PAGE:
Number crunching? Beyond spreadsheets and some small custom simulation programs, I doubt anyone used the Spectrum for that. In the 80s if you wanted to do heavy number crunching you at least bought something with a floating-point unit.
Home computers were used sporadically for industrial control, usually in small or one-off designs. I know of examples where the Apple II and Commodore 64 were used for industrial control in factories; I'd be shocked if no one ever used the ZX Spectrum.
I'll embrace the unusual spirit of your question: could the ZX Spectrum run an entire space-based warship?
I think the answer is actually a qualified yes. A 3.5 MHz Z80 with 64 KB of RAM runs circles around the Apollo Guidance Computer, which was sufficient to guide a small craft to the Moon and back autonomously. It's considerably more computational power than existed in the first fly-by-wire aircraft.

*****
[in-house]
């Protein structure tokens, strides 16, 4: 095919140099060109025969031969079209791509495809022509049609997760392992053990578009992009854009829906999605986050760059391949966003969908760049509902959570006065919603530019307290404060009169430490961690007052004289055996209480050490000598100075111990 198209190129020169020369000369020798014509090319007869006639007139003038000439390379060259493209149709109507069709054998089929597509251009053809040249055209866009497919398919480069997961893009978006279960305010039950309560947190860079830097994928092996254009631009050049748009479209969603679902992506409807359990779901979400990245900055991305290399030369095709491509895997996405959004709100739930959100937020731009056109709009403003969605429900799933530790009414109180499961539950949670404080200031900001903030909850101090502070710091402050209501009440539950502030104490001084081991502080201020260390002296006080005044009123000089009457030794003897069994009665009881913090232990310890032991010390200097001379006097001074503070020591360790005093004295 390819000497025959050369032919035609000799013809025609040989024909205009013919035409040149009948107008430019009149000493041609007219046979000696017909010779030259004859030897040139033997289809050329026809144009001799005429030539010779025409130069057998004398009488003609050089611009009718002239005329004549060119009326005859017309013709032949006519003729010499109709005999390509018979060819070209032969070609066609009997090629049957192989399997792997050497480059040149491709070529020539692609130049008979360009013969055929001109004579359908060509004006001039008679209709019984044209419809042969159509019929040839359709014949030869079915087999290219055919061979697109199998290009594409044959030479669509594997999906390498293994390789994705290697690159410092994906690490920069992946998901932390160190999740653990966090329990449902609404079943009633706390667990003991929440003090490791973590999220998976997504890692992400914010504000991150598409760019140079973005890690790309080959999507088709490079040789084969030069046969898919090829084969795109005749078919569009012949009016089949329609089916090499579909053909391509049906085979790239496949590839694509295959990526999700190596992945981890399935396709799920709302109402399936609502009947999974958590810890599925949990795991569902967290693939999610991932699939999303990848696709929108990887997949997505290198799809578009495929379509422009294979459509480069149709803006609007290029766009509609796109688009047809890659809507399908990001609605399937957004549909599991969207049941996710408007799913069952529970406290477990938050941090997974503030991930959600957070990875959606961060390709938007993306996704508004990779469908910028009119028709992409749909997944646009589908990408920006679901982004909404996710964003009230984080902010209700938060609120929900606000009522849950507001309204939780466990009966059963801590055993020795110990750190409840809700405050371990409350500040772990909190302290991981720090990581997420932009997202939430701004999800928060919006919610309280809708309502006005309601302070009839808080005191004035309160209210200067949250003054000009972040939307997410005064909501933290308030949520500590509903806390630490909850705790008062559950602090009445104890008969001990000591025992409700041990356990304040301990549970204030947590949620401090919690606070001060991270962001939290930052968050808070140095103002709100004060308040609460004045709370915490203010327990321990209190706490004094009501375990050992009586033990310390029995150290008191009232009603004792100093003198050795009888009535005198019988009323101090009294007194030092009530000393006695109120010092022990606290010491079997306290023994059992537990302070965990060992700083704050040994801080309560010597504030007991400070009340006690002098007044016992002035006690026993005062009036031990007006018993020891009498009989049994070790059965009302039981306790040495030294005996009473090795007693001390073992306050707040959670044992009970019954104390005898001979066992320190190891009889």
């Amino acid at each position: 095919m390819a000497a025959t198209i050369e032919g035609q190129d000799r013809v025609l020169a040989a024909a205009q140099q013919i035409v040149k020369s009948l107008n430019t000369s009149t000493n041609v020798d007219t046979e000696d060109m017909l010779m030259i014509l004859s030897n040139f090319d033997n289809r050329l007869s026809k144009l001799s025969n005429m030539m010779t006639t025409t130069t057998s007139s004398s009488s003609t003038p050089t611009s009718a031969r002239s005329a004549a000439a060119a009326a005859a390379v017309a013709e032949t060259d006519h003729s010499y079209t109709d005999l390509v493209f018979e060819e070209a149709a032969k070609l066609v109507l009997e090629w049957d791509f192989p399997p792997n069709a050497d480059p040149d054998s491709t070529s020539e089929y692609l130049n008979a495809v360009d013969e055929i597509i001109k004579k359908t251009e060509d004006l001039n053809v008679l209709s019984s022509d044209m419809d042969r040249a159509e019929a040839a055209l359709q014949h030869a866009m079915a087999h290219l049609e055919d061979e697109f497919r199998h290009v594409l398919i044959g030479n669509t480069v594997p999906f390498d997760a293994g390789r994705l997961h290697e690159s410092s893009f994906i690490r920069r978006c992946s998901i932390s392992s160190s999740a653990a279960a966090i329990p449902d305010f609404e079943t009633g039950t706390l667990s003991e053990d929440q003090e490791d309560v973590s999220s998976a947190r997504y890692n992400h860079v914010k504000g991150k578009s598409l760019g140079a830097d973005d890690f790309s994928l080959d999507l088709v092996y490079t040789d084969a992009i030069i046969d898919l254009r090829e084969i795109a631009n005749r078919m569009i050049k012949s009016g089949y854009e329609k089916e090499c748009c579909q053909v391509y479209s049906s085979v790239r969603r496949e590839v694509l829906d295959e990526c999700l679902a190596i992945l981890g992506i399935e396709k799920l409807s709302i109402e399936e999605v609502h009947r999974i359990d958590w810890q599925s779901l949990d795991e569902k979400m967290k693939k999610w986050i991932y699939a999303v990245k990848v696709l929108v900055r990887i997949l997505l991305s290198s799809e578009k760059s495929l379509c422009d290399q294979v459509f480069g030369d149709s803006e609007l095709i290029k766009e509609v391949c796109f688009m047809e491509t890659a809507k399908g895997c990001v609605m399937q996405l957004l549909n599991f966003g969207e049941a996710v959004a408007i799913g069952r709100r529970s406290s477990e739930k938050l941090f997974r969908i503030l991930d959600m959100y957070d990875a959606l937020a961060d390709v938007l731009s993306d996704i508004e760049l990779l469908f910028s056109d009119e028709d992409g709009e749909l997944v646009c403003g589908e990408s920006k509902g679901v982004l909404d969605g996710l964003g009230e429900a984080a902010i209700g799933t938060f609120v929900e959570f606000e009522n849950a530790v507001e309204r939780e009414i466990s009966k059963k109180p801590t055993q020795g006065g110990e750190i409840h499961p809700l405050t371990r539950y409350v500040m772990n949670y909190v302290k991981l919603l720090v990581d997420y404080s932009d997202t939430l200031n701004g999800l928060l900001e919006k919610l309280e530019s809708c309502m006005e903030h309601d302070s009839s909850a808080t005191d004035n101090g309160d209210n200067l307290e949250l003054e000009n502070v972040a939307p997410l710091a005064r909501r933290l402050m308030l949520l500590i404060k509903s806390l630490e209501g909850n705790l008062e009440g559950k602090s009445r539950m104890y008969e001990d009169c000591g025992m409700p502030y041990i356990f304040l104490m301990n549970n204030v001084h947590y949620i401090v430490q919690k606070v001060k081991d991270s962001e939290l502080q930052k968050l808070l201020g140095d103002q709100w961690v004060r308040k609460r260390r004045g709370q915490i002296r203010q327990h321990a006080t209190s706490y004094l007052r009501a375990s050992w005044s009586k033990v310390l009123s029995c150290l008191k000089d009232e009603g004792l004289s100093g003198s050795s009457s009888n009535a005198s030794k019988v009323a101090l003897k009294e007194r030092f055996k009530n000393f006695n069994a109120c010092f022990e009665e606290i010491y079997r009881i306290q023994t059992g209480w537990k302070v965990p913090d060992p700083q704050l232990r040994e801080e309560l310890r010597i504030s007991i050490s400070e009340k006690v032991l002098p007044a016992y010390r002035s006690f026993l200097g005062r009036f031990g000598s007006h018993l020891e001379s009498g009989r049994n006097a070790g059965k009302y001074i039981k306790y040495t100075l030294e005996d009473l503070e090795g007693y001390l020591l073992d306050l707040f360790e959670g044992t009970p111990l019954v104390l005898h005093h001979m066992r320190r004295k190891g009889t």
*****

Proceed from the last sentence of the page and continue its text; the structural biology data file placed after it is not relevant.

Connecting the darn thing to hundreds of control systems would be an interesting electronics challenge, but doable. The software would be a spectacular project and by far the most involved aspect. Yes, it's a slow machine. But with the right software, there's no reason a Speccy couldn't juggle, for example, 100 real time tasks, each requiring an update once per second on average. That leaves ~1000 instructions per task per second, very roughly, which is enough to do several floating point calculations or dozens of high precision fixed point calculations, or test and control dozens of IO channels, in each task, every second.
This comes up sometimes with the Apollo Guidance Computer. How could such a tiny computer control a spacecraft? We tend to forget that even tiny computers are blazing-fast in human terms.